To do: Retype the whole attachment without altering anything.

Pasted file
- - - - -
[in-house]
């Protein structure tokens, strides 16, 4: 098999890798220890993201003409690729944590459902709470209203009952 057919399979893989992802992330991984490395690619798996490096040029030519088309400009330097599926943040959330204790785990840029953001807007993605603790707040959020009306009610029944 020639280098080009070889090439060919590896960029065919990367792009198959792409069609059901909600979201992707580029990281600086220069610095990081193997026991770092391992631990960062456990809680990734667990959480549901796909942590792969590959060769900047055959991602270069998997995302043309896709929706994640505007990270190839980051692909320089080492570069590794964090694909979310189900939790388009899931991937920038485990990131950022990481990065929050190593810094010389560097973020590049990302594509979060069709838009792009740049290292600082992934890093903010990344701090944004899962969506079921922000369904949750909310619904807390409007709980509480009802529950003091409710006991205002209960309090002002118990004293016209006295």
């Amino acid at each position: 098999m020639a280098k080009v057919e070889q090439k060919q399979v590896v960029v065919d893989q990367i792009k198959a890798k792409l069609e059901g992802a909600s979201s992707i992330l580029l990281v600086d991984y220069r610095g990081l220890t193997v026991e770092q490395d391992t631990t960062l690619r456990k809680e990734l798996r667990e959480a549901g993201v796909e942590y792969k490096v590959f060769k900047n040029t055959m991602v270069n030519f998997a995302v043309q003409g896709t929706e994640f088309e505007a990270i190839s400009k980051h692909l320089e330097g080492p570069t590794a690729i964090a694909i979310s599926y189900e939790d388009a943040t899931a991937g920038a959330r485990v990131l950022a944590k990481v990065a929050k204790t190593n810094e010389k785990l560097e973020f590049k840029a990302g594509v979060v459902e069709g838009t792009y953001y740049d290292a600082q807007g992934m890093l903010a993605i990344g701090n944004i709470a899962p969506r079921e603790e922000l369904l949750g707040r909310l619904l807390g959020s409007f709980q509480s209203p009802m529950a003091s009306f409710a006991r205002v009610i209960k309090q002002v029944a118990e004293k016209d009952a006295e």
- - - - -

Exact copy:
[in-house]
């Protein structure tokens, strides 16, 4: 098999890798220890993201003409690729944590459902709470209203009952 057919399979893989992802992330991984490395690619798996490096040029030519088309400009330097599926943040959330204790785990840029953001807007993605603790707040959020009306009610029944 020639280098080009070889090439060919590896960029065919990367792009198959792409069609059901909600979201992707580029990281600086220069610095990081193997026991770092391992631990960062456990809680990734667990959480549901796909942590792969590959060769900047055959991602270069998997995302043309896709929706994640505007990270190839980051692909320089080492570069590794964090694909979310189900939790388009899931991937920038485990990131950022990481990065929050190593810094010389560097973020590049990302594509979060069709838009792009740049290292600082992934890093903010990344701090944004899962969506079921922000369904949750909310619904807390409007709980509480009802529950003091409710006991205002209960309090002002118990004293016209006295």
């Amino acid at each position: 098999m020639a280098k080009v057919e070889q090439k060919q399979v590896v960029v065919d893989q990367i792009k198959a890798k792409l069609e059901g992802a909600s979201s992707i992330l580029l990281v600086d991984y220069r610095g990081l220890t193997v026991e770092q490395d391992t631990t960062l690619r456990k809680e990734l798996r667990e959480a549901g993201v796909e942590y792969k490096v590959f060769k900047n040029t055959m991602v270069n030519f998997a995302v043309q003409g896709t929706e994640f088309e505007a990270i190839s400009k980051h692909l320089e330097g080492p570069t590794a690729i964090a694909i979310s599926y189900e939790d388009a943040t899931a991937g920038a959330r485990v990131l950022a944590k990481v990065a929050k204790t190593n810094e010389k785990l560097e973020f590049k840029a990302g594509v979060v459902e069709g838009t792009y953001y740049d290292a600082q807007g992934m890093l903010a993605i990344g701090n944004i709470a899962p969506r079921e603790e922000l369904l949750g707040r909310l619904l807390g959020s409007f709980q509480s209203p009802m529950a003091s009306f409710a006991r205002v009610i209960k309090q002002v029944a118990e004293k016209d009952a006295e």